If the word 'spice' conjures up a dusty bazaar, where a vendor stands behind his open-air stall with jewel-hued ground spices arrayed in fragrant mounds before him, you would be accurately describing a scene from my childhood. There was one vendor at the market a stone's throw away (literally) from my aunt's house, whose spices tickled your nose even before you spotted his stall. Whatever you needed was carefully weighed out on a tiny brass weighing scale, before being handed to you in a twist of day-old newspaper.
Spices and silk as currency shaped our world, and its history. That's what Magellan and Columbus were in search of, and one of them stumbled upon the treasure of this new world that became the United States of America. The spice route stretched from the Far East to India, touched points along the Middle East, and ran along the eastern coast of Africa before rounding the Cape of Good Hope and making its way to Europe and the Americas.
While my childhood dream of traveling the world as a professional eater alas did not come true, now more than ever I find myself craving the foods from lands far away. Enter Spice Route Kitchens: what if, for one week at a time you could enjoy the foods of a home kitchen along the spice route? Vietnam one week, and Brazil the next? South Indian home cooking and Thai street food? Salmorejo and bitter gourd?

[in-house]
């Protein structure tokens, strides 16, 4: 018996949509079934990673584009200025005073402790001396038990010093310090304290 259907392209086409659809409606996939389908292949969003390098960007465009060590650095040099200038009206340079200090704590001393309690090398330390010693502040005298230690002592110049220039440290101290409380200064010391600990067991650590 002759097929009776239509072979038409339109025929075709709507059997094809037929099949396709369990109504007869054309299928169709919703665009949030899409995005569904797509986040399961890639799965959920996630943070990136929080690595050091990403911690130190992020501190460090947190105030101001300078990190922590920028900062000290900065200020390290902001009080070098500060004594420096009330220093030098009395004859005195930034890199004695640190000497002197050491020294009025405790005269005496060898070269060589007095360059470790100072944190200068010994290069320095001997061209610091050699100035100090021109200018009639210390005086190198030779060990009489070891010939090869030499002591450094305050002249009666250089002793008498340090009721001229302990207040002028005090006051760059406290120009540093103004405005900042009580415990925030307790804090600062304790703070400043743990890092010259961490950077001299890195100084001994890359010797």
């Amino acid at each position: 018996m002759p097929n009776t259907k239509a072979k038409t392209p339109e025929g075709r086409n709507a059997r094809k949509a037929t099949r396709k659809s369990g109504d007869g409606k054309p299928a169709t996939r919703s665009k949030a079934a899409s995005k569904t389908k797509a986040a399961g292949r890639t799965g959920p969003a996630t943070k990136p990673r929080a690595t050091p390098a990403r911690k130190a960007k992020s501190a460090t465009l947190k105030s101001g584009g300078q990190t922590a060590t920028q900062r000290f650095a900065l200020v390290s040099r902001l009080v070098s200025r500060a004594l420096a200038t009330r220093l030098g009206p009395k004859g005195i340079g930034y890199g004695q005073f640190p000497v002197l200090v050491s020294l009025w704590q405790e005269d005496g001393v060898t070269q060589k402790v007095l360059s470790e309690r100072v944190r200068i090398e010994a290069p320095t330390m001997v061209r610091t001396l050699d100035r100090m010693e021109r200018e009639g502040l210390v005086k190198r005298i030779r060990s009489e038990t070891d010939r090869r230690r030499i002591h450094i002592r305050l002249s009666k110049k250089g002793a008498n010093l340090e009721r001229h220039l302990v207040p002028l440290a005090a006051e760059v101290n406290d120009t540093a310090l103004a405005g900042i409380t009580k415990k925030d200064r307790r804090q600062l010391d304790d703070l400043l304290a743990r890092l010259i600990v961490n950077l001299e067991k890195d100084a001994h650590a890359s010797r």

As we reopen in the upcoming week, we see an opportunity to bring you food from places you can't travel to, made by people who haven't had access to a licensed kitchen in which to cook it, until now. Historically, men have traveled the world, plundering nations for their treasures - whether those were lumber, spices, precious stones, or people. We propose healing the world one plate at a time, with food cooked by women of all nationalities and ethnicities. In India, we grow up with an entire community of 'Aunties', none of whom are related to us by blood - they are part of the village it took to raise us. For the next several weeks, we have Aunties from North and South India, Brazil, China, and Vietnam cooking up their specialties for sale at Cheeni. Follow along on social media for updates, menus and more. The Army of Aunties is looking forward to serving you.
Wife, mother, baker, jam maker, hug dispenser, reader.